‘ An un­be­liev­able jour­ney’

Lieu­tenant gover­nor says he didn’t think de­ci­sion would come in his life­time.

Los Angeles Times - - FRONT PAGE - By Cath­leen Decker

Gavin New­som, who put same- sex mar­riage onto Cal­i­for­nia’s radar, ref lects on the rul­ing.

Gavin New­som was jump­ing into the car, headed to a break­fast speech on job cre­ation, when a com­mon­place day turned ex­tra­or­di­nary: The Supreme Court of the United States had af­firmed the right of gays to marry.

Gay rights have been fought for over decades. But among the po­lit­i­cal class, New­som was the pro­tag­o­nist who al­most sin­gle­hand­edly wrenched same- sex mar­riage onto Cal­i­for­nia’s radar.

As San Fran­cisco mayor in 2004 he pushed the city to is­sue mar­riage li­censes to same- sex cou­ples, open­ing an 11- year siege of unions cel­e­brated and blocked, anti- mar­riage cam­paigns and court bat­tles, and public op­po­si­tion that slowly then swiftly turned into public ac­cep­tance.

On Fri­day, a ma­jor­ity of the court’s jus­tices an­nounced that they, too, saw same- sex mar­riage as a ba­sic right too long de­nied.

“It was a pretty re­mark­able mo­ment,” said New­som, re­call­ing with marvel in his voice the near- si­mul­ta­ne­ous spout­ing of the news from his phone and the car ra­dio Fri­day. “It’s been an un­be­liev­able jour­ney.”

And not one that New­som,

since 2010 the state’s lieu­tenant gover­nor, imag­ined would end like this. Not af­ter be­ing scourged by fel­low Democrats for rais­ing the is­sue in a pres­i­den­tial cam­paign year. Not af­ter the bal­lot mea­sures all over the coun­try in sub­se­quent years that sought to for­bid same­sex mar­riage.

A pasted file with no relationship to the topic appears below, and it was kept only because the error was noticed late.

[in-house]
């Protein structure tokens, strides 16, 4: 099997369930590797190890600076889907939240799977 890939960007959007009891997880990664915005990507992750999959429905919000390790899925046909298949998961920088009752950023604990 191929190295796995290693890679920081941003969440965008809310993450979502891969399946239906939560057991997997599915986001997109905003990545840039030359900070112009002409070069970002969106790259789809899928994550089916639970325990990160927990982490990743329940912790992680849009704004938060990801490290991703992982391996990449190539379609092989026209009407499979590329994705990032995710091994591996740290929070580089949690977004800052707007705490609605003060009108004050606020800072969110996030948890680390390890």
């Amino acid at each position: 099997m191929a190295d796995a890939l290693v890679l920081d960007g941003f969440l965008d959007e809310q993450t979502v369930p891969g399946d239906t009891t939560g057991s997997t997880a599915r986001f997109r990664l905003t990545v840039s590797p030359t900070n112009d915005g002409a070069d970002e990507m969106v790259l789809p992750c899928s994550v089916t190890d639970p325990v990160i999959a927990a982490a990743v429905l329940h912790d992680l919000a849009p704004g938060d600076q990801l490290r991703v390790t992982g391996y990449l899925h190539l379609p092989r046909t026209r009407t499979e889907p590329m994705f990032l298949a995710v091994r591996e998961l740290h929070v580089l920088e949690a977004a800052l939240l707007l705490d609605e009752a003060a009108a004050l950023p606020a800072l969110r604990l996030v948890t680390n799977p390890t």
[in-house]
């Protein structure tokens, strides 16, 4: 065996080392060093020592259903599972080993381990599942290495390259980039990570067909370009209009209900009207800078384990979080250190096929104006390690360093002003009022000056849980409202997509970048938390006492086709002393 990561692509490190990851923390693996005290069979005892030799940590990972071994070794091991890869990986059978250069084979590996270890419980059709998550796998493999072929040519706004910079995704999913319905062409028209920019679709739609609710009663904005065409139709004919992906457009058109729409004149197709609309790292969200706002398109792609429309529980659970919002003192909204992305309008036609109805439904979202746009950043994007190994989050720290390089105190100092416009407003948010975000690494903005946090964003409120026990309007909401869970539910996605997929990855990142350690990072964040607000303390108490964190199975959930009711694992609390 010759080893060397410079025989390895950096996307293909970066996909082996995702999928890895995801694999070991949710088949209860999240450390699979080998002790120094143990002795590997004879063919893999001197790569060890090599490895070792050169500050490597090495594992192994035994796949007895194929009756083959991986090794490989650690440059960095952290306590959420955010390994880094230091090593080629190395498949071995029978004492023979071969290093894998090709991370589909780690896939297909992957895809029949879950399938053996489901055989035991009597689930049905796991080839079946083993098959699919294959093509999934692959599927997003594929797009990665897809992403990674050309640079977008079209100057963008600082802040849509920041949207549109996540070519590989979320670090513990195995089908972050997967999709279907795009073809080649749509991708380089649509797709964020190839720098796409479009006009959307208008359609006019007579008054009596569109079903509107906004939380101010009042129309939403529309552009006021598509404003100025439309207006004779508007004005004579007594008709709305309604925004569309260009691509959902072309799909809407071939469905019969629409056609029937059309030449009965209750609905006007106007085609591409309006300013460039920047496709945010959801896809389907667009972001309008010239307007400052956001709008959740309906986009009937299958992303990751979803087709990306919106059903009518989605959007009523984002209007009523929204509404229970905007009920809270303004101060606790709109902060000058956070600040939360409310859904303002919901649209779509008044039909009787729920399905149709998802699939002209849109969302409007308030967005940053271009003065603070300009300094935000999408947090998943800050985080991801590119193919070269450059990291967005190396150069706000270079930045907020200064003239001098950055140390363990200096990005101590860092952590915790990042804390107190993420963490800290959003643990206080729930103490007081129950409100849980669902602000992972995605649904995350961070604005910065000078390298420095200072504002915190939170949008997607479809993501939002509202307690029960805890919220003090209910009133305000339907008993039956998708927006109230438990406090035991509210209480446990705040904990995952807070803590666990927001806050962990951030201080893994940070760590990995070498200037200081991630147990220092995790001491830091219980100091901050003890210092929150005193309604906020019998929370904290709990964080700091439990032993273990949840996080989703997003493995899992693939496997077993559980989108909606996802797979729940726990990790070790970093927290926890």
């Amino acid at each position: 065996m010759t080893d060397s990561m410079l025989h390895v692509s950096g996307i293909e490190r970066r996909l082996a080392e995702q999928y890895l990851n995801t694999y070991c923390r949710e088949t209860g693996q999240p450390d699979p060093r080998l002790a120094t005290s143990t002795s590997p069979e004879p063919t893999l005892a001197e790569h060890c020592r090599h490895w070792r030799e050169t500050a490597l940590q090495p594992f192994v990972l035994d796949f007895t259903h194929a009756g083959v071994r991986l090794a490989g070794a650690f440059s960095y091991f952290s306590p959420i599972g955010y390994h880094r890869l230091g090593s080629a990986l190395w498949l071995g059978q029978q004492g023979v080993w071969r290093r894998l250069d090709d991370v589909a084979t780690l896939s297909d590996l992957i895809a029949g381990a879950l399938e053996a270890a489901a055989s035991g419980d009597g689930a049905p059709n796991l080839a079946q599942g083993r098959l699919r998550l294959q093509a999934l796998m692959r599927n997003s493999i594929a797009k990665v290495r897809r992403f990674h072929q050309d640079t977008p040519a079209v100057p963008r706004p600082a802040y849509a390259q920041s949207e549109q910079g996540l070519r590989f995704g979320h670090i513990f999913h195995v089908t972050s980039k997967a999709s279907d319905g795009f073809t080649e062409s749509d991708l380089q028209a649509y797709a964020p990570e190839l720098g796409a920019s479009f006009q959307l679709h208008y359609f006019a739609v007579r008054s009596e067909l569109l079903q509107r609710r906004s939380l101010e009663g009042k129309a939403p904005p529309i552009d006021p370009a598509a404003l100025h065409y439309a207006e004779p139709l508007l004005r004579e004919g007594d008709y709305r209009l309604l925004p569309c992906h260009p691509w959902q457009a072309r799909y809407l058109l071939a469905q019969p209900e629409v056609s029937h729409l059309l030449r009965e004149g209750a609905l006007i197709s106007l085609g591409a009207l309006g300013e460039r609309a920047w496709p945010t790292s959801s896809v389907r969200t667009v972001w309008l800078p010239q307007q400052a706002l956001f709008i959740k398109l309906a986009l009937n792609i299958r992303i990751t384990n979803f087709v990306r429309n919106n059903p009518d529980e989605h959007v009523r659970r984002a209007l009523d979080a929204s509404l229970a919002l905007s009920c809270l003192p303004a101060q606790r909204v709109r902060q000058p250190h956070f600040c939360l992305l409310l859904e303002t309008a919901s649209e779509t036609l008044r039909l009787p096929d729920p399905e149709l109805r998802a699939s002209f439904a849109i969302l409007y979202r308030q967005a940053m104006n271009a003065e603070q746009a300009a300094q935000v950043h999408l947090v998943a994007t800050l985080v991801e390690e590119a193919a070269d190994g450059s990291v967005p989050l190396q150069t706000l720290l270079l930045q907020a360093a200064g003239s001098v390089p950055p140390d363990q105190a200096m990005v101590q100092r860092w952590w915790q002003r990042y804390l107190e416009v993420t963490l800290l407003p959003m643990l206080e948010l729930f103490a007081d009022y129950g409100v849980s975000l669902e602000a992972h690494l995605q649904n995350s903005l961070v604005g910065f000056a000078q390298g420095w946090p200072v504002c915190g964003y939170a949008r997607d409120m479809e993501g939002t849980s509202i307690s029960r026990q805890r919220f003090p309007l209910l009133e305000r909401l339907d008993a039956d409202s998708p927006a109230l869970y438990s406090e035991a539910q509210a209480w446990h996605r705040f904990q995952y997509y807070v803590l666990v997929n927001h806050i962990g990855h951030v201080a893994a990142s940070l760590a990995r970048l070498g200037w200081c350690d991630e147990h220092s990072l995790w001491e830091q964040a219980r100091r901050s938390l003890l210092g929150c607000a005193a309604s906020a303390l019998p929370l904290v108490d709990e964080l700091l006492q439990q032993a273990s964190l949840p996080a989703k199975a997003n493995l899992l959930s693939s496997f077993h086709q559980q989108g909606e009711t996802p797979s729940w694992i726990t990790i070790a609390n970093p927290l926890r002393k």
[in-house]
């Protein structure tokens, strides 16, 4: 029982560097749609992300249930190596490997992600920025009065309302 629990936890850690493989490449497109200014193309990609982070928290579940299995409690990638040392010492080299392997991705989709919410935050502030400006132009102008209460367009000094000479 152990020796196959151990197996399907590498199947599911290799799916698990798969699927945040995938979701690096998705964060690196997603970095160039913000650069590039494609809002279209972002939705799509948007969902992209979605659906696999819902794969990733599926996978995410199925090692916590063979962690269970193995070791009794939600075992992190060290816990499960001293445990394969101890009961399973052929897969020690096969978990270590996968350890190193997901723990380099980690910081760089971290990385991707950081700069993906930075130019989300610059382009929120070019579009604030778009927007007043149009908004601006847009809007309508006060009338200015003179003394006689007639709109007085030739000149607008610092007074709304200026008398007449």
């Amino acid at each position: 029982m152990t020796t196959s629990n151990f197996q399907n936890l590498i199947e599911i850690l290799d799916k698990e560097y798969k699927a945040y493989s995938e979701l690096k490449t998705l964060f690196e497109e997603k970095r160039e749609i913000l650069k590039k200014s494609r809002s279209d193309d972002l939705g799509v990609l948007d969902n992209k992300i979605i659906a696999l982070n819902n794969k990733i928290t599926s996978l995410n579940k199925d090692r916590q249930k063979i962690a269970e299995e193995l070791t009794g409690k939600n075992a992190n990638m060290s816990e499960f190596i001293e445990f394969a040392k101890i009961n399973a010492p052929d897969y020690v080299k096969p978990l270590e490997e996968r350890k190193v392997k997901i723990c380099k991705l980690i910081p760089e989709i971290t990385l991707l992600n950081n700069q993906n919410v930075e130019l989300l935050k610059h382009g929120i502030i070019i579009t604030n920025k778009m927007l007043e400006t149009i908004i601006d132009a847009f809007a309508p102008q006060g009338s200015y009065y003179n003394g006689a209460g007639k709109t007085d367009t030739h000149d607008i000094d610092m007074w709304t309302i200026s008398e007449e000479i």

“In 2004, if you had told me it would hap­pen in my life­time, I hon­estly would have given it a small per­cent­age chance — I mean that,” he said, adding that by 2008 he was think­ing: “Jeez, this is never — we’re go­ing back­wards in­stead of for­ward.”

San Fran­cisco’s move on Feb. 12, 2004, made it the first mu­nic­i­pal­ity in the na­tion to is­sue mar­riage li­censes to same- sex cou­ples. It was a re­bel­lious ges­ture: Same­sex mar­riage was illegal al­most ev­ery­where, in­clud­ing in the state of Cal­i­for­nia. New­som was then 36 and lit­tle known out­side the Bay Area.

He had grown out­raged weeks ear­lier, he said, when he at­tended Ge­orge W. Bush’s State of the Union ad­dress and heard the pres­i­dent re­it­er­ate his op­po­si­tion to same- sex mar­riage.

New­som had just sur­vived a tough elec­tion f ight to be­come mayor, chal­lenged by an op­po­nent who came at him from the left. But if there were po­lit­i­cal ben­e­fits to be had in­side quirky San Fran­cisco, New­som was, in a broader po­lit­i­cal sense, alone.

Prom­i­nent Democrats — in­clud­ing both of the state’s U. S. sen­a­tors, from the Bay area — were op­posed to same- sex mar­riage. Na­tional Democrats wor­ried about the im­pact on the 2004 pres­i­den­tial nom­i­nee, John Kerry. ( When Kerry lost, some blamed New­som for stir­ring up the cul­ture wars.)

And while San Fran­cisco is more lib­eral than other ar­eas of the state, there was lit­tle to in­di­cate a sweep­ing up­side for an am­bi­tious politi­cian. A Los An­ge­les Times poll taken two months af­ter New­som’s ac­tion showed that only 31% of Cal­i­for­ni­ans sup­ported same- sex mar­riage, while 40% con­sid­ered it morally wrong.

New­som’s ac­tion was ul­ti­mately quashed by the courts, but he re­mained an in­te­gral player, in the worst way. In May of 2008, when the state Supreme Court le­gal­ized same- sex mar­riage, he growled out a fin­ger­point­ing, taunt­ing mes­sage to op­po­nents.

“As Cal­i­for­nia goes, so goes the rest of the na­tion. It’s in­evitable. This door’s wide open now,” he said. “It’s go­ing to hap­pen — whether you like it or not.”